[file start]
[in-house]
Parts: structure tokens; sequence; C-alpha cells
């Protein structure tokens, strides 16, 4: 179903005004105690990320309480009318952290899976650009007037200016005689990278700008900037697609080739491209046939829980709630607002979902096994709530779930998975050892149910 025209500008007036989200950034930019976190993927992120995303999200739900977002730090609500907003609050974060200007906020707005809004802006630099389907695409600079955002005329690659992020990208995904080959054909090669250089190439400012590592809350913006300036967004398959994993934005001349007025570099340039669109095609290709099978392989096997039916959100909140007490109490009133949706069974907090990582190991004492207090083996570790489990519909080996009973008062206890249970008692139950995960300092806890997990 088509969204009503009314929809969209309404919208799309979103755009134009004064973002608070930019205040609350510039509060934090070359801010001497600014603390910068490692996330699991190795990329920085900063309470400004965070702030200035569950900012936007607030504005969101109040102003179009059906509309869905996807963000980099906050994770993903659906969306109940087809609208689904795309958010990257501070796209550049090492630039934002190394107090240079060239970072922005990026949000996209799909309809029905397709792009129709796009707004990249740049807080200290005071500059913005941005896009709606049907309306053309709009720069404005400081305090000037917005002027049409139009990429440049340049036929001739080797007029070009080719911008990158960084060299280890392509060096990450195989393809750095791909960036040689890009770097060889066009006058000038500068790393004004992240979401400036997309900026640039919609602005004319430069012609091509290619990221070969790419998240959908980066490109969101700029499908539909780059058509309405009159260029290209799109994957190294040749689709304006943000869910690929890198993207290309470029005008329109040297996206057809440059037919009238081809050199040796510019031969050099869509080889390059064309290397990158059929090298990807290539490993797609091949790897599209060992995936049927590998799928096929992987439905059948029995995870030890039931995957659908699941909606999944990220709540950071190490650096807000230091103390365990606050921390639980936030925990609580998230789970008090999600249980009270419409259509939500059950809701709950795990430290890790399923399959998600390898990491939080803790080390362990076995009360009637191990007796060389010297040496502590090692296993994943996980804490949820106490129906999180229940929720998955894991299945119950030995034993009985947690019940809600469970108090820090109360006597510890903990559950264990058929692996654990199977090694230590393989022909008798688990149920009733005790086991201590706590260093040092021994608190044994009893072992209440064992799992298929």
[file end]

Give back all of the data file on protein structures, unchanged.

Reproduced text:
[in-house]
Parts: structure tokens; sequence; C-alpha cells
């Protein structure tokens, strides 16, 4: 179903005004105690990320309480009318952290899976650009007037200016005689990278700008900037697609080739491209046939829980709630607002979902096994709530779930998975050892149910 025209500008007036989200950034930019976190993927992120995303999200739900977002730090609500907003609050974060200007906020707005809004802006630099389907695409600079955002005329690659992020990208995904080959054909090669250089190439400012590592809350913006300036967004398959994993934005001349007025570099340039669109095609290709099978392989096997039916959100909140007490109490009133949706069974907090990582190991004492207090083996570790489990519909080996009973008062206890249970008692139950995960300092806890997990 088509969204009503009314929809969209309404919208799309979103755009134009004064973002608070930019205040609350510039509060934090070359801010001497600014603390910068490692996330699991190795990329920085900063309470400004965070702030200035569950900012936007607030504005969101109040102003179009059906509309869905996807963000980099906050994770993903659906969306109940087809609208689904795309958010990257501070796209550049090492630039934002190394107090240079060239970072922005990026949000996209799909309809029905397709792009129709796009707004990249740049807080200290005071500059913005941005896009709606049907309306053309709009720069404005400081305090000037917005002027049409139009990429440049340049036929001739080797007029070009080719911008990158960084060299280890392509060096990450195989393809750095791909960036040689890009770097060889066009006058000038500068790393004004992240979401400036997309900026640039919609602005004319430069012609091509290619990221070969790419998240959908980066490109969101700029499908539909780059058509309405009159260029290209799109994957190294040749689709304006943000869910690929890198993207290309470029005008329109040297996206057809440059037919009238081809050199040796510019031969050099869509080889390059064309290397990158059929090298990807290539490993797609091949790897599209060992995936049927590998799928096929992987439905059948029995995870030890039931995957659908699941909606999944990220709540950071190490650096807000230091103390365990606050921390639980936030925990609580998230789970008090999600249980009270419409259509939500059950809701709950795990430290890790399923399959998600390898990491939080803790080390362990076995009360009637191990007796060389010297040496502590090692296993994943996980804490949820106490129906999180229940929720998955894991299945119950030995034993009985947690019940809600469970108090820090109360006597510890903990559950264990058929692996654990199977090694230590393989022909008798688990149920009733005790086991201590706590260093040092021994608190044994009893072992209440064992799992298929």